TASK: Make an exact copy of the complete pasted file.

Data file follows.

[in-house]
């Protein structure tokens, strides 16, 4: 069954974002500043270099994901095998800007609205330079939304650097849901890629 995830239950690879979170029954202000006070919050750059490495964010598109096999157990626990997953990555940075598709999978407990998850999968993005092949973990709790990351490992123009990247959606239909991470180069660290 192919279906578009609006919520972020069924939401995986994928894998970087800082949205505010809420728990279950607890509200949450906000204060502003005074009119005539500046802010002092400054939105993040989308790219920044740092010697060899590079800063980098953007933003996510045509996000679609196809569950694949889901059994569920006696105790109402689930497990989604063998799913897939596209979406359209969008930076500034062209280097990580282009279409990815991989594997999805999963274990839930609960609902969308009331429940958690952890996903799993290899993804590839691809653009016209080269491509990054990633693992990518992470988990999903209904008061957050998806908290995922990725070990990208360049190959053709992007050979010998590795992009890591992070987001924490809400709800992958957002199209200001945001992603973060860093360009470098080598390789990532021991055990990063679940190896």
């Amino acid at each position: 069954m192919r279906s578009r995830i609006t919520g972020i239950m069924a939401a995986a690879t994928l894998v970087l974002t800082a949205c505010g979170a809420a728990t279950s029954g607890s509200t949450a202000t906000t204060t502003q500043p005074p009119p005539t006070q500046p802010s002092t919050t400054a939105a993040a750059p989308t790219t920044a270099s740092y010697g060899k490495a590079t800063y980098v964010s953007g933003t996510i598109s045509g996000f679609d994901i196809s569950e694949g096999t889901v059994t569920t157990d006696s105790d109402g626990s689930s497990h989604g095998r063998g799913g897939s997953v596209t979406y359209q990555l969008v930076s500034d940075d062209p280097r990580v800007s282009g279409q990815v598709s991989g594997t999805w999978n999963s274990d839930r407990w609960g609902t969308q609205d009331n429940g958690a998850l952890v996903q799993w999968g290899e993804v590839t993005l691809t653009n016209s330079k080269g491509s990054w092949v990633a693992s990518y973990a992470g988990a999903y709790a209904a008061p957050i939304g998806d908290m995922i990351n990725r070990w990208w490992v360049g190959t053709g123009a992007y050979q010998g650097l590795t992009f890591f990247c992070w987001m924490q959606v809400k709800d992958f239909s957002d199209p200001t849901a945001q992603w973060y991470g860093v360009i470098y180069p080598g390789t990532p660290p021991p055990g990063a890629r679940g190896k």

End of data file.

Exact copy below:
[in-house]
């Protein structure tokens, strides 16, 4: 069954974002500043270099994901095998800007609205330079939304650097849901890629 995830239950690879979170029954202000006070919050750059490495964010598109096999157990626990997953990555940075598709999978407990998850999968993005092949973990709790990351490992123009990247959606239909991470180069660290 192919279906578009609006919520972020069924939401995986994928894998970087800082949205505010809420728990279950607890509200949450906000204060502003005074009119005539500046802010002092400054939105993040989308790219920044740092010697060899590079800063980098953007933003996510045509996000679609196809569950694949889901059994569920006696105790109402689930497990989604063998799913897939596209979406359209969008930076500034062209280097990580282009279409990815991989594997999805999963274990839930609960609902969308009331429940958690952890996903799993290899993804590839691809653009016209080269491509990054990633693992990518992470988990999903209904008061957050998806908290995922990725070990990208360049190959053709992007050979010998590795992009890591992070987001924490809400709800992958957002199209200001945001992603973060860093360009470098080598390789990532021991055990990063679940190896």
């Amino acid at each position: 069954m192919r279906s578009r995830i609006t919520g972020i239950m069924a939401a995986a690879t994928l894998v970087l974002t800082a949205c505010g979170a809420a728990t279950s029954g607890s509200t949450a202000t906000t204060t502003q500043p005074p009119p005539t006070q500046p802010s002092t919050t400054a939105a993040a750059p989308t790219t920044a270099s740092y010697g060899k490495a590079t800063y980098v964010s953007g933003t996510i598109s045509g996000f679609d994901i196809s569950e694949g096999t889901v059994t569920t157990d006696s105790d109402g626990s689930s497990h989604g095998r063998g799913g897939s997953v596209t979406y359209q990555l969008v930076s500034d940075d062209p280097r990580v800007s282009g279409q990815v598709s991989g594997t999805w999978n999963s274990d839930r407990w609960g609902t969308q609205d009331n429940g958690a998850l952890v996903q799993w999968g290899e993804v590839t993005l691809t653009n016209s330079k080269g491509s990054w092949v990633a693992s990518y973990a992470g988990a999903y709790a209904a008061p957050i939304g998806d908290m995922i990351n990725r070990w990208w490992v360049g190959t053709g123009a992007y050979q010998g650097l590795t992009f890591f990247c992070w987001m924490q959606v809400k709800d992958f239909s957002d199209p200001t849901a945001q992603w973060y991470g860093v360009i470098y180069p080598g390789t990532p660290p021991p055990g990063a890629r679940g190896k």